A good nap is hard to beat

Sometimes there’s just nothing better than a good nap.

In my younger days, I used to find it kind of funny that people (read: old people) had to nap. I remember the Thanksgivings and Christmases when, after a big meal, the men would perch in different areas in the living room to watch the football games. The ladies would usually all sit around the kitchen table catching up on the family stories. Often, before the first quarter was over, the men would be snoring away.

I remember, too, thinking it was funny that Mexicans were always stereotypically portrayed as taking a “siesta,” an afternoon nap. You remember the image, the one that was presented in several Clint Eastwood westerns; a Mexican leaned up against a wall, his sombrero pulled down over his eyes.

I wonder now, if maybe they don’t have the right idea.

In Japan, many of the big businesses have a “nap” room in addition to their normal break rooms. In the break room you can go drink a coke and eat a candy bar, but in the nap room, you have to nap.

I’m being serious about this.

There are some businesses in America who have started to use this idea and have installed nap rooms into their offices. Seems corporate moguls are trying to figure out how to get the most bang for their buck not just from their products, but from their employees.

Some big research company did some, well, research and found that workers had a tendency to be more productive after they’ve had a power nap.

I’ve become a big fan of the power nap in my older years, but I’m not sure if I could nap on demand like that in a company naproom. Not sure I could handle the pressure: Okay, you have 20 minutes to take, now…GO!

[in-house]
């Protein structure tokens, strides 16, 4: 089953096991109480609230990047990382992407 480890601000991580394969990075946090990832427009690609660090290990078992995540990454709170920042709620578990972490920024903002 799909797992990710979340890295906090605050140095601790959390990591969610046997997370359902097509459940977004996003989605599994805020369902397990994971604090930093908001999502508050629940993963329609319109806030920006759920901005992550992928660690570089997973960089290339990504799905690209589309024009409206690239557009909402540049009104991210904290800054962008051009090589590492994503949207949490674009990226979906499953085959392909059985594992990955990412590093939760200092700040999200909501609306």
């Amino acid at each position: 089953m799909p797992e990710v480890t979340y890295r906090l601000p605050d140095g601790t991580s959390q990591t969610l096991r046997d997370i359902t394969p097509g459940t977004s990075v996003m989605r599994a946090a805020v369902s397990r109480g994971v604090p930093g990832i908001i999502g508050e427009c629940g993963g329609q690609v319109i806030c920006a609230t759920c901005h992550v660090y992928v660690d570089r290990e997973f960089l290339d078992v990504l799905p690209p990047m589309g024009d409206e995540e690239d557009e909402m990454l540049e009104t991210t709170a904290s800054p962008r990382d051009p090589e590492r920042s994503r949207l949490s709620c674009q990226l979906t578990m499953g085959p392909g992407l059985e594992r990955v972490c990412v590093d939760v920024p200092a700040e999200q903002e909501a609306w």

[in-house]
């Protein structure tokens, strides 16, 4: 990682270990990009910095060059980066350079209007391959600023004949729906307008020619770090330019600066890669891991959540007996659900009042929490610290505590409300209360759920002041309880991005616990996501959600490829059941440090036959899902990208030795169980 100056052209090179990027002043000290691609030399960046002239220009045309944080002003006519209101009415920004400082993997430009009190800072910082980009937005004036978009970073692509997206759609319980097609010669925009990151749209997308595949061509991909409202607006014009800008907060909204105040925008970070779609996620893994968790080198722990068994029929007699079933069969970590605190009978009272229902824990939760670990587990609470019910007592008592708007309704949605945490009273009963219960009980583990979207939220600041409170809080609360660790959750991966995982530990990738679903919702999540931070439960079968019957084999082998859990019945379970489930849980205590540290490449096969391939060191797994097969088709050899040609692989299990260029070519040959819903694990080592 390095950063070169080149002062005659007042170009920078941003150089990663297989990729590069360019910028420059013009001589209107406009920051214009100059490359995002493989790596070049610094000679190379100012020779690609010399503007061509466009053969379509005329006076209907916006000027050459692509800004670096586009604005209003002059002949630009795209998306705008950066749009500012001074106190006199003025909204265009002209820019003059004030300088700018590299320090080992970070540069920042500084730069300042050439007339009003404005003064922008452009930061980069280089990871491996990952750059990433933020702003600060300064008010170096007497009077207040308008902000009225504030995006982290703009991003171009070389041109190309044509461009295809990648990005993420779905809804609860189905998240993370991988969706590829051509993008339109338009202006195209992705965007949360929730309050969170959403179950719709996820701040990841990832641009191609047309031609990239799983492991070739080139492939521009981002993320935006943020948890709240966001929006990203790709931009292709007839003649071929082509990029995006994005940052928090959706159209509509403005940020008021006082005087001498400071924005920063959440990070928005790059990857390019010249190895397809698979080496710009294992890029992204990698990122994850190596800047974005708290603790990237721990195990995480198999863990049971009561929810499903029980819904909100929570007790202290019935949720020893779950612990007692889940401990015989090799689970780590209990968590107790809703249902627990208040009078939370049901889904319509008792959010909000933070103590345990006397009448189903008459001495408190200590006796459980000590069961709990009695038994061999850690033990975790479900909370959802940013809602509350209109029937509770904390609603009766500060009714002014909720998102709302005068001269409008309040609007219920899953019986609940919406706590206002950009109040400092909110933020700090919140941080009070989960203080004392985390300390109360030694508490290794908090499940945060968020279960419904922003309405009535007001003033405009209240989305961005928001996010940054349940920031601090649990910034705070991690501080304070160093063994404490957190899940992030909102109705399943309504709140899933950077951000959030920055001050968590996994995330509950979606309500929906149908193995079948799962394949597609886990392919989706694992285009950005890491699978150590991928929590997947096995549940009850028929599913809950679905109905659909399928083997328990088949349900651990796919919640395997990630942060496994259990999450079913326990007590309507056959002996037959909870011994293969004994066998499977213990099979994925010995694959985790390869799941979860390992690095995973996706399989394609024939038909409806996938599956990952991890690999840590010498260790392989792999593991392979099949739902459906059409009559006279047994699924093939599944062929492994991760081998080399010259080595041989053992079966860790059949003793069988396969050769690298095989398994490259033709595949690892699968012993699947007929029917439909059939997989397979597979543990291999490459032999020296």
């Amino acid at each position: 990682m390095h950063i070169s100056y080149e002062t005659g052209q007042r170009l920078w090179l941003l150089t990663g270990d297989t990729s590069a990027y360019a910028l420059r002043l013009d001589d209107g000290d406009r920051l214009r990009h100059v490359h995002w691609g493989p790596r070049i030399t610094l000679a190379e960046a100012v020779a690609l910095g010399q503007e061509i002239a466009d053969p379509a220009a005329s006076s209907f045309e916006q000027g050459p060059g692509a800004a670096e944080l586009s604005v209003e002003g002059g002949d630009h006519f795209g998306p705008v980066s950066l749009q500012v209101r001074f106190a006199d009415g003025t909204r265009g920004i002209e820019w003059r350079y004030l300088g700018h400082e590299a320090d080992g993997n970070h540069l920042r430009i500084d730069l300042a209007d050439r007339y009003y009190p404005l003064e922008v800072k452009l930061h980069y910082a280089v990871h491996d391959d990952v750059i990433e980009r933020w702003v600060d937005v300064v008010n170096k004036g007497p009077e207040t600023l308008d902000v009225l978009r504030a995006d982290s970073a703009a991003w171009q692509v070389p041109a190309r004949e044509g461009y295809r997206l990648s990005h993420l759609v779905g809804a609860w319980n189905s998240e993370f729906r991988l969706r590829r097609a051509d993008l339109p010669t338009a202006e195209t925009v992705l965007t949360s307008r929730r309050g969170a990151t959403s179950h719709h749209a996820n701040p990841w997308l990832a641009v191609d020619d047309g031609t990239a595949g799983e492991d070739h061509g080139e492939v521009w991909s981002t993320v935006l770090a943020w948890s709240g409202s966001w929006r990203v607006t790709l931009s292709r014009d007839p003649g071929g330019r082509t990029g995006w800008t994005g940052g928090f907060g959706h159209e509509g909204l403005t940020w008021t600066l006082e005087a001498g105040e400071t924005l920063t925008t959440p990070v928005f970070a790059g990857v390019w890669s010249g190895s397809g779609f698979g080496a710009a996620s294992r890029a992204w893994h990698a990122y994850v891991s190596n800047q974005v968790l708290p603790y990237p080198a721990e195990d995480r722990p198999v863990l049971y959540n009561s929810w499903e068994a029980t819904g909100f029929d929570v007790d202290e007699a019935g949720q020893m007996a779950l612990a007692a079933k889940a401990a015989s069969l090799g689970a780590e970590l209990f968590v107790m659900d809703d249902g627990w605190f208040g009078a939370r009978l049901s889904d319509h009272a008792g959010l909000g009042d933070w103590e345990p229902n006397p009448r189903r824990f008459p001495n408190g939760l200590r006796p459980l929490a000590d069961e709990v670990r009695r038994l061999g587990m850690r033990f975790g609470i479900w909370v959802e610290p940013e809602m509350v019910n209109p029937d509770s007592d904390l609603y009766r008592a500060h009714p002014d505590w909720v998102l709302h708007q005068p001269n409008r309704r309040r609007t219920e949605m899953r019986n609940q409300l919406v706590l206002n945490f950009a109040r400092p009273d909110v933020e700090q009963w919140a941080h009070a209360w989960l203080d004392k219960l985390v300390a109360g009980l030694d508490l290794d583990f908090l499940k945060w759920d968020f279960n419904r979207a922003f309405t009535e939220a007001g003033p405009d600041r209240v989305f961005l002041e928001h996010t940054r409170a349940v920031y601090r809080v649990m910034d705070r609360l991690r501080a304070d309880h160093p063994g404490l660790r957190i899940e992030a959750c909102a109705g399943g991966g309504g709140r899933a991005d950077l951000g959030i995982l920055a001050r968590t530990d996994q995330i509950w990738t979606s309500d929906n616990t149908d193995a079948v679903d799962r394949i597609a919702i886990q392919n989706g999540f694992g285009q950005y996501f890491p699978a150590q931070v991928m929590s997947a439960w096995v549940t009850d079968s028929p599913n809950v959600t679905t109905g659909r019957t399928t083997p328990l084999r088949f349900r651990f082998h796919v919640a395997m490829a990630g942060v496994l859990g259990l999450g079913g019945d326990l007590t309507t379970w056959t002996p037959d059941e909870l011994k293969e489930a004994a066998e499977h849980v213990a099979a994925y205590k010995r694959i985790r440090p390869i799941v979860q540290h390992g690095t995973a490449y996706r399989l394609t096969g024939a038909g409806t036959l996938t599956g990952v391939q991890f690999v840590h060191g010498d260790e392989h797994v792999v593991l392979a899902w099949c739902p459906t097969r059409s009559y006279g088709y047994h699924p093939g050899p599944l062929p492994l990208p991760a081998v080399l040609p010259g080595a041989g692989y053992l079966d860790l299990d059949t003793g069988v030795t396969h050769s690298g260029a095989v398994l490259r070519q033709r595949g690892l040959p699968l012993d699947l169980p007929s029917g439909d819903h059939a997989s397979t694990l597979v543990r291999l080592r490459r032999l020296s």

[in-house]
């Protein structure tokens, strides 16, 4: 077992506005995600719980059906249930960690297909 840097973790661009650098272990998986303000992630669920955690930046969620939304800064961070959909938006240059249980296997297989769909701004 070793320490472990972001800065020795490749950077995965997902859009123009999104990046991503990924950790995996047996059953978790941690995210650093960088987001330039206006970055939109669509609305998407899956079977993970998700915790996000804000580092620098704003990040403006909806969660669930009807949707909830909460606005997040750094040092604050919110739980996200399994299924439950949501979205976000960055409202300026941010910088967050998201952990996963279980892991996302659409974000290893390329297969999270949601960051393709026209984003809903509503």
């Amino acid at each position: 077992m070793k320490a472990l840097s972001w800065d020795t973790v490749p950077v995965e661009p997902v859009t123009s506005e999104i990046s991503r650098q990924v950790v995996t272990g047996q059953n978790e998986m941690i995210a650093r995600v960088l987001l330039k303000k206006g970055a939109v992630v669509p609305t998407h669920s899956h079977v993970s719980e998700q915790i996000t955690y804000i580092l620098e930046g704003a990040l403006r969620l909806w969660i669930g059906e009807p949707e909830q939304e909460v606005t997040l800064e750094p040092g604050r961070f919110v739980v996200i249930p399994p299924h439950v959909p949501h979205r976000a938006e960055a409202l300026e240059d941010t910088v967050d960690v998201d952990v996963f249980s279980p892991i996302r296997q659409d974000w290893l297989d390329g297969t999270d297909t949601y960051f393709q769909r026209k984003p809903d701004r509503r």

I think I would get nap anxiety and would simply lie there wishing I could get to sleep, worried that I couldn’t get to sleep in 20 minutes. I think I’d be like a kid on Christmas Eve night, knowing that I had to go to sleep before Santa would come, yet so anxious that I couldn’t do it.

The big question really comes in as to how long should your nap be to be the most effective. A two hour nap could just serve to make you sleepy and groggy the rest of the day. I read somewhere that the best way to gauge a recliner nap is to put a flat cookie sheet on the floor next to the recliner. Hold a spoon in your hand and proceed to nap.

Once you’ve slept enough for an effective powernap, the spoon will fall out of your hand and onto the cookie sheet. The resulting clang will startle you and you’ll slam the leg rest back under the chair, propelling your body out of the chair like a rocket.

Nap’s over.


Filed under Columns, General

2 responses to “A good nap is hard to beat

  1. Dave Olbrich

    Roland, you’re right that a nap is a wonderful thing. The research that I’ve seen shows that sleep cycles are mostly 45 minutes long. Sleep 45 minutes and you’ll feel refreshed. Sleep 60 and you’ll probably be groggy. Sleep 90 minutes and you’ll feel refreshed … and so on and so on.

    Also power naps are the most effective if your feet are (somehow) above your level of your head. So put one pillow under your head and three pillows under your feet.

    I’m sort of sorry that I keep this crap in my head.


  2. Erin Baker

    I agree with Dave…sleep cycles are around 45 minutes b/c my 10 month old often wakes and cries after 45 minutes! Naps are great. I think I started appreciating them in college when I would schedule a nap into my day….”class, class, class, lunch, nap, go to practice…” Now, I wish I could get them more often!

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